One of the jobs of the operating system is to control processes’ access to our computer’s shared hardware resources, including and especially its memory. Memory stores the information necessary for our processes to function.
At the lowest level, data in memory is just a sequence of 0s and 1s which represent a piece of information. A handful of 0s and 1s might represent a number, while a great many could represent an image or a video.
But memory is a finite resource; we only have so much of it. This is why our computers can only store a limited number of files before we have to get rid of some in order to add new ones.
Given that memory is limited, the job of the OS is not only to provide our processes access to memory, but to do so efficiently. And since memory stores information critical to our computer’s functions, the OS must make sure that the access it provides is safe and secure.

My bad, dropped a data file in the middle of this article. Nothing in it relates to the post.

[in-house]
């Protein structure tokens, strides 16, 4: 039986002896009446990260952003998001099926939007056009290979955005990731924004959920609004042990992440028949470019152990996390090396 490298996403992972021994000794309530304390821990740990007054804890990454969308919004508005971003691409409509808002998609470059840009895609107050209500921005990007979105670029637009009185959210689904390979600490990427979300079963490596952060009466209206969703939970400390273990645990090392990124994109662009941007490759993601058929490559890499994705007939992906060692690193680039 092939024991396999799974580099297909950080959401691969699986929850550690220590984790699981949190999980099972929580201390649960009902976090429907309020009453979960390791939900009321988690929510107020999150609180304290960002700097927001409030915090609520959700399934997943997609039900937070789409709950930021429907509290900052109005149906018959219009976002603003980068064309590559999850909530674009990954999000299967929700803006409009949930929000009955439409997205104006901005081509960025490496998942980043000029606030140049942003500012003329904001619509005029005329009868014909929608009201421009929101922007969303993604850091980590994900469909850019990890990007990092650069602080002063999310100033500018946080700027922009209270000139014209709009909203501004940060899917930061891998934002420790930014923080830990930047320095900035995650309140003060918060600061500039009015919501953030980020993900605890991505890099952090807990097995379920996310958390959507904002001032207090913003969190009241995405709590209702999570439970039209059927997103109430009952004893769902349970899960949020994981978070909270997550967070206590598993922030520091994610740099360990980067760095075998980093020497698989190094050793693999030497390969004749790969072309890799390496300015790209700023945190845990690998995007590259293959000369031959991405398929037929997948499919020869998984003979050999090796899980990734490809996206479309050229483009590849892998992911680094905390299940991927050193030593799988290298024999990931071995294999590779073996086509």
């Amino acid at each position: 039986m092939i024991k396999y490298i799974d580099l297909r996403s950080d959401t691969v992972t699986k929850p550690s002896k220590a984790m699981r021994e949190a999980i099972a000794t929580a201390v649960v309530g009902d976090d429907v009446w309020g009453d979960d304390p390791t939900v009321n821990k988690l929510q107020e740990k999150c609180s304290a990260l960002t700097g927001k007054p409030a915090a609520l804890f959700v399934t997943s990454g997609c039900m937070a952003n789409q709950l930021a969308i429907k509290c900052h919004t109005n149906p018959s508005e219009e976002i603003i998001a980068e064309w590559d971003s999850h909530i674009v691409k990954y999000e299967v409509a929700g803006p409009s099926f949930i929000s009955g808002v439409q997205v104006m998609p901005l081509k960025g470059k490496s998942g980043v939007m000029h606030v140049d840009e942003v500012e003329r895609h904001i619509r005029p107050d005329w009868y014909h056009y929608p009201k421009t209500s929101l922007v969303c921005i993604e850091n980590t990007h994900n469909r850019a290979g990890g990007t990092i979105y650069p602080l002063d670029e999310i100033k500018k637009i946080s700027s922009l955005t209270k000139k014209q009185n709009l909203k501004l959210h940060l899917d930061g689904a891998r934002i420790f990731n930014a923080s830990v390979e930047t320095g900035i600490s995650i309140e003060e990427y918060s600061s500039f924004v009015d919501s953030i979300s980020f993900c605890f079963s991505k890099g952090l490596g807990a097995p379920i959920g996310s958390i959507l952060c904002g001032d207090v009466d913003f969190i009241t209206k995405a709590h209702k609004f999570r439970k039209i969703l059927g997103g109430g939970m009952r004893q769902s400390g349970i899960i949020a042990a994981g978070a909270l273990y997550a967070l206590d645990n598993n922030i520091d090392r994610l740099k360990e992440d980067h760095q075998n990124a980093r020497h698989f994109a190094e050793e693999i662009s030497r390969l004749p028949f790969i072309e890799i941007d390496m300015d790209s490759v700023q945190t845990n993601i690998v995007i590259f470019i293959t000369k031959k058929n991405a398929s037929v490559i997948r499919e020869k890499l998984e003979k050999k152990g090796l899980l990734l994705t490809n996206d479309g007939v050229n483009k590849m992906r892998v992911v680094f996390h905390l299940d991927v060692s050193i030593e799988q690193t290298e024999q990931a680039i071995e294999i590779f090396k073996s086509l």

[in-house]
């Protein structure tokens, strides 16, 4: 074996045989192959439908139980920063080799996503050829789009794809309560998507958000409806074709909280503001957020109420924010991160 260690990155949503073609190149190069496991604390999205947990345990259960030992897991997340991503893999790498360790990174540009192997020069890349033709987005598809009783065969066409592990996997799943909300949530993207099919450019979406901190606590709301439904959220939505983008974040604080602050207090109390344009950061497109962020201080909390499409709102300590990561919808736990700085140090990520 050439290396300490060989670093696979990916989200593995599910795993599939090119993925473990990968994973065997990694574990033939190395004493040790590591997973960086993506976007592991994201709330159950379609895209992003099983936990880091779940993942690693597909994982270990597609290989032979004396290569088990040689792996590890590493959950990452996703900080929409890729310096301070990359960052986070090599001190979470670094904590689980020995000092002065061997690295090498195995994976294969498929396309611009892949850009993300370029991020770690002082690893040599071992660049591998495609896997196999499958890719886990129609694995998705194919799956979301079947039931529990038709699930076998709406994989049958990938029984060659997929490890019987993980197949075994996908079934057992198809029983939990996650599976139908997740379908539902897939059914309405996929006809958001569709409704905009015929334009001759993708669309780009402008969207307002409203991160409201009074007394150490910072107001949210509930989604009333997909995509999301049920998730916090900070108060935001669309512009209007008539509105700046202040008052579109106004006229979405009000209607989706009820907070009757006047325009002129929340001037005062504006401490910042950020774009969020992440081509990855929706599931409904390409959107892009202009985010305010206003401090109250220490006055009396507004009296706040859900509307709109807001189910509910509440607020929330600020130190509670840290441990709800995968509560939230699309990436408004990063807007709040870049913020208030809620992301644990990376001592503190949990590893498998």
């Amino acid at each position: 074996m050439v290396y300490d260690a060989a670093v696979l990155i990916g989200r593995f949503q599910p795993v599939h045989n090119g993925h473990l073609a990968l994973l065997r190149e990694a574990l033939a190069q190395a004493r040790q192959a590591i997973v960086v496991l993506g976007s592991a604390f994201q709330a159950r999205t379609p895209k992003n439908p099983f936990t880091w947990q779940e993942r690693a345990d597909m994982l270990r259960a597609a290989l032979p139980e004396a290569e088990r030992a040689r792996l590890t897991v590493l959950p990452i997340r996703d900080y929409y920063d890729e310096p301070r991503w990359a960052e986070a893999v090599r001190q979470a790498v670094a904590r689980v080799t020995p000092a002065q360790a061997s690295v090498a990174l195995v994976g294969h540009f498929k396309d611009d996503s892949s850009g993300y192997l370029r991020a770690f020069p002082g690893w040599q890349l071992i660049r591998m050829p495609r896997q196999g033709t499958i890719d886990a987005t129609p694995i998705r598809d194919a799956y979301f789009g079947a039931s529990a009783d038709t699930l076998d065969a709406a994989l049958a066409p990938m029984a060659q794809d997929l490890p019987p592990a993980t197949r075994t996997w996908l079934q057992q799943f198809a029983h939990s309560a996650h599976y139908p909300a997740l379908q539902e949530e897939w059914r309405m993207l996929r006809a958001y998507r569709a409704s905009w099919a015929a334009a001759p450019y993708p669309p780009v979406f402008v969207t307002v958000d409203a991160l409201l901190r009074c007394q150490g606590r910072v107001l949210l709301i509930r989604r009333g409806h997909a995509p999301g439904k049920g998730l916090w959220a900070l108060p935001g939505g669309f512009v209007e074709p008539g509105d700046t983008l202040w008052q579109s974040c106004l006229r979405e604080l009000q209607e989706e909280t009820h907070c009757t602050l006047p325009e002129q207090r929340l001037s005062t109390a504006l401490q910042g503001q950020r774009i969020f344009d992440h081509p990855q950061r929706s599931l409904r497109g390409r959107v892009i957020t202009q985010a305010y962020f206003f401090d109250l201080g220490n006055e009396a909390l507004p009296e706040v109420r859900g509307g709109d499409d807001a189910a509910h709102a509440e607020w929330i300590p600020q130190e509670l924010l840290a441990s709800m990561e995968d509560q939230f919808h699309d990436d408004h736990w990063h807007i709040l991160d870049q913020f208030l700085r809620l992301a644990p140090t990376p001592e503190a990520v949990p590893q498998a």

Not all memory is the same though. In a grocery store like the one to the right, some of the more popular, smaller items like chewing gum and candy bars are stored close to the register. Bulkier, less popular items are stored further away. The same is true of memory, our computers have tons of space in deep storage but relatively little in the faster-access regions of memory. It is the job of the OS to determine what goes where at what time.
With all this in mind, let us learn how the operating system fulfills its role as memory manager.
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